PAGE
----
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Candy and Poisons: Fouling Management with Pharmacophore Coatings

  • Daniel Rittschof
Chapter
Part of the Advances in Polymer Science book series

Abstract

This chapter provides a context and perspective to consider novel materials for use in fouling management. Fouling and biofouling are defined and the rationale for existing fouling management is provided. Fouling management in even benign environments is difficult because commercial approaches use broad-spectrum stable biocides with non-target effects on humans, environmental health, and food safety. These historic approaches target death as the only biological endpoint. If novel approaches are to be implemented, biological alternatives to broad-spectrum long-lived biocides must be discovered, designed, and fitted within existing business models, infrastructures, and regulatory frameworks. The title, “Candy and Poisons”, highlights the two major issues for sustainable fouling management. Potent, short-lived toxins and pharmacophores, protected in coatings and chemically and biologically destroyed, are eaten as is candy within hours to days after release. Fouling on roofs as an example of an extreme environment and speculation about the use of conserved biological pathways in fouling management are discussed. Major concerns for all fouling management approaches are humans, environmental health, and food safety. With novel approaches, health and food safety should be addressed at the beginning of the technology development. The most difficult hurdle that a new technology faces is the regulatory framework. Present regulatory structures repress new technology and are slowly reducing options for the highly toxic management approaches. Policy changes that support novel technologies and close loopholes for long-lived toxins are needed to stimulate environmentally appropriate solutions.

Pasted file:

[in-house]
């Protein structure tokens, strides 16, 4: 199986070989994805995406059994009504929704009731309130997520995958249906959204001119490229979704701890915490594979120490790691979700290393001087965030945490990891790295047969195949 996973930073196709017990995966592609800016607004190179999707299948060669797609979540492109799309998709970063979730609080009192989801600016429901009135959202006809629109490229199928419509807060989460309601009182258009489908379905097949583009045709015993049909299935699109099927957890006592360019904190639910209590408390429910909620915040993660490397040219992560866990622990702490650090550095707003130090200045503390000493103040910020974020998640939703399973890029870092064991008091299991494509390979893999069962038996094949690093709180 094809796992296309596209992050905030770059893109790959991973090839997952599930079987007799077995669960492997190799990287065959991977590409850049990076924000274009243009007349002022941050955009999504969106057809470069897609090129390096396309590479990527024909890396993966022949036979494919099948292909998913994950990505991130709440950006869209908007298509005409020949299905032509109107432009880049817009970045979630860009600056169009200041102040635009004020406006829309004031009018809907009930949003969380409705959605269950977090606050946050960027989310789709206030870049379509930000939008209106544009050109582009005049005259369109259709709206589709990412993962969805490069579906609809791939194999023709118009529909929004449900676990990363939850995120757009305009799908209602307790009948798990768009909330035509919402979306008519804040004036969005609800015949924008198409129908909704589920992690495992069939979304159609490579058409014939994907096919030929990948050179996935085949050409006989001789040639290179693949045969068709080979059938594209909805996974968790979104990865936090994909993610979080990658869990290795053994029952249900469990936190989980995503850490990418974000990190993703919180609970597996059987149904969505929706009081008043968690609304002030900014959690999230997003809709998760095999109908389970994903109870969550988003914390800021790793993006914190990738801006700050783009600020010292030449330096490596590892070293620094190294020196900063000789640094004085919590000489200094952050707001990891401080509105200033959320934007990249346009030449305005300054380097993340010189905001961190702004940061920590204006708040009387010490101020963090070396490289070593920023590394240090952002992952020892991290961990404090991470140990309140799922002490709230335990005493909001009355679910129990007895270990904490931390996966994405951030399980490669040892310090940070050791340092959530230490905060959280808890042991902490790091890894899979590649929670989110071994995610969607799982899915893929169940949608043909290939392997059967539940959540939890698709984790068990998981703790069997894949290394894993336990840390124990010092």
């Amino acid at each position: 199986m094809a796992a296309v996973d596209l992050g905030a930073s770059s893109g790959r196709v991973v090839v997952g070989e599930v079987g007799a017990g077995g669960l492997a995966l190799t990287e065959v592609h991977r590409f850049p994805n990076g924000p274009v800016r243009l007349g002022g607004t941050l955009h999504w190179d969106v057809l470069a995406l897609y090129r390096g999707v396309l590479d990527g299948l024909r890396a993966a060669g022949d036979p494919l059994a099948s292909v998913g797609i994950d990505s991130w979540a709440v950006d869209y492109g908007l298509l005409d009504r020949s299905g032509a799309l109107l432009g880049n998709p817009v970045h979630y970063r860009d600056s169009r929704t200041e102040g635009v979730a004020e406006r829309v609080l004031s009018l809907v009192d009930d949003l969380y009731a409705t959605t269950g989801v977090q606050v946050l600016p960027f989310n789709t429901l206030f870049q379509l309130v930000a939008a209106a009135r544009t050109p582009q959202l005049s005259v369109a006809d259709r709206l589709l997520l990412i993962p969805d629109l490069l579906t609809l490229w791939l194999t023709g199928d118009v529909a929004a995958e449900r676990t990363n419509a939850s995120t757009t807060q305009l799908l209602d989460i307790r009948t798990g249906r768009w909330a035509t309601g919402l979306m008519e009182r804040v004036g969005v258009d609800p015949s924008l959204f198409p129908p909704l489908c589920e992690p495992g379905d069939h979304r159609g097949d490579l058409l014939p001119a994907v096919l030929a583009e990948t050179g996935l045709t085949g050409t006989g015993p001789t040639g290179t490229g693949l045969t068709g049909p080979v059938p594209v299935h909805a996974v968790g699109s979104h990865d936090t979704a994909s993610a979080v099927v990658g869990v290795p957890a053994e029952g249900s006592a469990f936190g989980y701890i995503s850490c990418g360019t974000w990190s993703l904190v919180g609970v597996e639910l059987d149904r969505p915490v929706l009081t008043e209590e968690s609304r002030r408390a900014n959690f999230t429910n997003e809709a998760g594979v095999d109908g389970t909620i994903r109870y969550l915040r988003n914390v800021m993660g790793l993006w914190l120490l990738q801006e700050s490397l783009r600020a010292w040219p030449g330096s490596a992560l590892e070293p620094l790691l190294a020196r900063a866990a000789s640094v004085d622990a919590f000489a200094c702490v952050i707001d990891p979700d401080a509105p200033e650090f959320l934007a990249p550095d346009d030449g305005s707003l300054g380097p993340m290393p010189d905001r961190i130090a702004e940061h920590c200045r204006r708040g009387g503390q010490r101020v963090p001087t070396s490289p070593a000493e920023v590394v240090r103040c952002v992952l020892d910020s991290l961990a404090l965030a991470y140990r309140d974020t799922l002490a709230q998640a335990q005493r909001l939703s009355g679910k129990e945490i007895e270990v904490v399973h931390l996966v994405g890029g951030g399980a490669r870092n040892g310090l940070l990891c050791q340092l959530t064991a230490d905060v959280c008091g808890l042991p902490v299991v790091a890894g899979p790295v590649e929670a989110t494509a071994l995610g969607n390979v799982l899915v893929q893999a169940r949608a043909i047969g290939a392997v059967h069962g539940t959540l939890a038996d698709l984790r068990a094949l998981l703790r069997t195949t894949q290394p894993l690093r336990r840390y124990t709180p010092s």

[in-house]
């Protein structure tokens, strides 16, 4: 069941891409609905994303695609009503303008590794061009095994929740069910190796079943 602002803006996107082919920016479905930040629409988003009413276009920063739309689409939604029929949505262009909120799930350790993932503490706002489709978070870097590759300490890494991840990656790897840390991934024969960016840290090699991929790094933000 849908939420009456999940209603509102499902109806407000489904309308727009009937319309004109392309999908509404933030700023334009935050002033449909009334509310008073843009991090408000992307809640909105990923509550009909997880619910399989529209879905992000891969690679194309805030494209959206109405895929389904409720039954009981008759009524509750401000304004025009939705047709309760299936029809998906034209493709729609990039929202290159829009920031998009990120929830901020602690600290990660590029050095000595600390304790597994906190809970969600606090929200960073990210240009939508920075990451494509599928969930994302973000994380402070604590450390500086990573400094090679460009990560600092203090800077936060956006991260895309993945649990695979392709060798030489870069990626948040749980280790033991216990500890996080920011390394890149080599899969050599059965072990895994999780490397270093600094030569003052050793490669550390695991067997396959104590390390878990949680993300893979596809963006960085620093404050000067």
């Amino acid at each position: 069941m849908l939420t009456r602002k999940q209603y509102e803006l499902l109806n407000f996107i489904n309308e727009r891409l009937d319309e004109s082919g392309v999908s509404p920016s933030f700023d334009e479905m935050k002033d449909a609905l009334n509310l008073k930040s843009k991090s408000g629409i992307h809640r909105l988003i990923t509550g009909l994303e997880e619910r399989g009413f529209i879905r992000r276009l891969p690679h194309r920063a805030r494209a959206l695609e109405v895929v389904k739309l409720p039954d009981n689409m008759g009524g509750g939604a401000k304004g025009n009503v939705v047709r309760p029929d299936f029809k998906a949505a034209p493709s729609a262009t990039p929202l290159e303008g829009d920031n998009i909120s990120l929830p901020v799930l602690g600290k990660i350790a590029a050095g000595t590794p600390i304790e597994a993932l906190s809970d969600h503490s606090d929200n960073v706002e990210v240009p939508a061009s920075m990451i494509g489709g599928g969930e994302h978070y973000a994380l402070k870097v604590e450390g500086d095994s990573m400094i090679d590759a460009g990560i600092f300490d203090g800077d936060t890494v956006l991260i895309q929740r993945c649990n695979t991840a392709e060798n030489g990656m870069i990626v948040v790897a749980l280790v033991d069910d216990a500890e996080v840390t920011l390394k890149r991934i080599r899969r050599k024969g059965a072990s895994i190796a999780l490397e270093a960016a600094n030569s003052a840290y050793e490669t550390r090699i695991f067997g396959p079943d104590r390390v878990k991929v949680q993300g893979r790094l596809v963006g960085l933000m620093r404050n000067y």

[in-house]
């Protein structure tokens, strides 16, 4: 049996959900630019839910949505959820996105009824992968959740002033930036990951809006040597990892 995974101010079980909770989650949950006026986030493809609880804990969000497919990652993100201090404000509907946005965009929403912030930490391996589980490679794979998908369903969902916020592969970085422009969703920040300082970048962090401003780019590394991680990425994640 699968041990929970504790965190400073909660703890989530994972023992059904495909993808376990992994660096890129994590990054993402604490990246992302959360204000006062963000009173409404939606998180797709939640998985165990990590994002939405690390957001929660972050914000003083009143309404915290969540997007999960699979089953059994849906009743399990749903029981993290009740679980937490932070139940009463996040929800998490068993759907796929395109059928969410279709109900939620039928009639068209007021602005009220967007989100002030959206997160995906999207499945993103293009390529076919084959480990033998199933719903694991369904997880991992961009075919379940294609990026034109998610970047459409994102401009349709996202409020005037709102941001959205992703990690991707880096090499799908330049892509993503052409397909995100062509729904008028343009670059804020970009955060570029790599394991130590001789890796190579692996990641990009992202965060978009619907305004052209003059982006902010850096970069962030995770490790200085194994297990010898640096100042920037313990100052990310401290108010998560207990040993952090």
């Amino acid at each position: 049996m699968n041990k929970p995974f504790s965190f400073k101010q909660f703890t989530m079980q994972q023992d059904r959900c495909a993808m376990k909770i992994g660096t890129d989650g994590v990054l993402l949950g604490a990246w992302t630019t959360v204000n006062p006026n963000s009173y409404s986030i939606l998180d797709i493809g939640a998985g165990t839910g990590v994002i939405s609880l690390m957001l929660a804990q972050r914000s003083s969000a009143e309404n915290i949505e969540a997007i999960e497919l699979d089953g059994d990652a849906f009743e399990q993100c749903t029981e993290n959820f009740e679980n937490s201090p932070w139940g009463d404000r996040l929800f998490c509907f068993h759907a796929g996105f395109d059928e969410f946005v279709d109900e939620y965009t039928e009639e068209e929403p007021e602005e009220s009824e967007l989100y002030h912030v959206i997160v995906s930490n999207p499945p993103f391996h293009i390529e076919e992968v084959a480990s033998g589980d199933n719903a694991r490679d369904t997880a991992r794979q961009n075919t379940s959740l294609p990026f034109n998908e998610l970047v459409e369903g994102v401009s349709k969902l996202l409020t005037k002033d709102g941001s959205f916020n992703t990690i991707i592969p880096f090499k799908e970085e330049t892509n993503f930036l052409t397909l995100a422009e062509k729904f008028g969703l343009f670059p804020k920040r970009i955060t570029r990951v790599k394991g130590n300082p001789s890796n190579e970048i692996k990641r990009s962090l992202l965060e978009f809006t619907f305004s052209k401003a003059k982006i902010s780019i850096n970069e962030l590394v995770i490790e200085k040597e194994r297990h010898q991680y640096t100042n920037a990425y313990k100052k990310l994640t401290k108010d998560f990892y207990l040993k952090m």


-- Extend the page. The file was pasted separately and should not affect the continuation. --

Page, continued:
Keywords

Biofouling Conserved pathways Extreme environments Fouling management Novel materials 

Notes

Acknowledgement

This work was partially supported by the grants from the US Office of Naval Research. Although the ideas are mine, I would not have had them without the many collaborators who shaped my thinking through our working relationships and the enjoyment of attempting to figure out how the world works. Thanks to the editors and reviewers, who greatly improved this chapter. Finally, thank you to J. Miller who solved my reference issues and did so much more.

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Copyright information

© Springer International Publishing AG 2017

Authors and Affiliations

  1. 1.Duke University Marine LaboratoryBeaufortUSA

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